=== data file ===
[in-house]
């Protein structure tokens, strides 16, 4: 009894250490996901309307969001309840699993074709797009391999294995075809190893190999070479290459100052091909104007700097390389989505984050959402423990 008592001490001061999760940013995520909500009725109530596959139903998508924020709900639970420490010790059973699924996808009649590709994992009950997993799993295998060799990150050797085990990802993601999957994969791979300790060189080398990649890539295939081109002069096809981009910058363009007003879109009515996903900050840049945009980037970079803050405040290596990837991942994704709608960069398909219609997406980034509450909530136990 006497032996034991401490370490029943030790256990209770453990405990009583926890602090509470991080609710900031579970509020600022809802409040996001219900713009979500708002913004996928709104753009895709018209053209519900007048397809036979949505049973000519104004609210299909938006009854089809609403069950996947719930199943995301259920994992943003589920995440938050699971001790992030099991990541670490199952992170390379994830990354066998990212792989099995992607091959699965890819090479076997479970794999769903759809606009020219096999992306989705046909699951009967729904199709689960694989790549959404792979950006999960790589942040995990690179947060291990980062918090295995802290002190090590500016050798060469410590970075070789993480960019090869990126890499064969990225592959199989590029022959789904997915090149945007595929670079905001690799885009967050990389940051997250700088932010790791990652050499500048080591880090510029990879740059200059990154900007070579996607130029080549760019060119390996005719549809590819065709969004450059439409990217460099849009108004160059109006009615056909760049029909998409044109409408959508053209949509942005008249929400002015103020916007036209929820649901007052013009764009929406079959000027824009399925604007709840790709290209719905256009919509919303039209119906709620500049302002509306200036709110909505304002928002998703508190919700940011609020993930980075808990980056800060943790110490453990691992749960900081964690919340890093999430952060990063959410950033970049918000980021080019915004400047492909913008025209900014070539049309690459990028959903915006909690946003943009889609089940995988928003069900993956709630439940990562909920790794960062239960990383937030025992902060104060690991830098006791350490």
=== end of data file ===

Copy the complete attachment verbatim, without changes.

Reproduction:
[in-house]
């Protein structure tokens, strides 16, 4: 009894250490996901309307969001309840699993074709797009391999294995075809190893190999070479290459100052091909104007700097390389989505984050959402423990 008592001490001061999760940013995520909500009725109530596959139903998508924020709900639970420490010790059973699924996808009649590709994992009950997993799993295998060799990150050797085990990802993601999957994969791979300790060189080398990649890539295939081109002069096809981009910058363009007003879109009515996903900050840049945009980037970079803050405040290596990837991942994704709608960069398909219609997406980034509450909530136990 006497032996034991401490370490029943030790256990209770453990405990009583926890602090509470991080609710900031579970509020600022809802409040996001219900713009979500708002913004996928709104753009895709018209053209519900007048397809036979949505049973000519104004609210299909938006009854089809609403069950996947719930199943995301259920994992943003589920995440938050699971001790992030099991990541670490199952992170390379994830990354066998990212792989099995992607091959699965890819090479076997479970794999769903759809606009020219096999992306989705046909699951009967729904199709689960694989790549959404792979950006999960790589942040995990690179947060291990980062918090295995802290002190090590500016050798060469410590970075070789993480960019090869990126890499064969990225592959199989590029022959789904997915090149945007595929670079905001690799885009967050990389940051997250700088932010790791990652050499500048080591880090510029990879740059200059990154900007070579996607130029080549760019060119390996005719549809590819065709969004450059439409990217460099849009108004160059109006009615056909760049029909998409044109409408959508053209949509942005008249929400002015103020916007036209929820649901007052013009764009929406079959000027824009399925604007709840790709290209719905256009919509919303039209119906709620500049302002509306200036709110909505304002928002998703508190919700940011609020993930980075808990980056800060943790110490453990691992749960900081964690919340890093999430952060990063959410950033970049918000980021080019915004400047492909913008025209900014070539049309690459990028959903915006909690946003943009889609089940995988928003069900993956709630439940990562909920790794960062239960990383937030025992902060104060690991830098006791350490």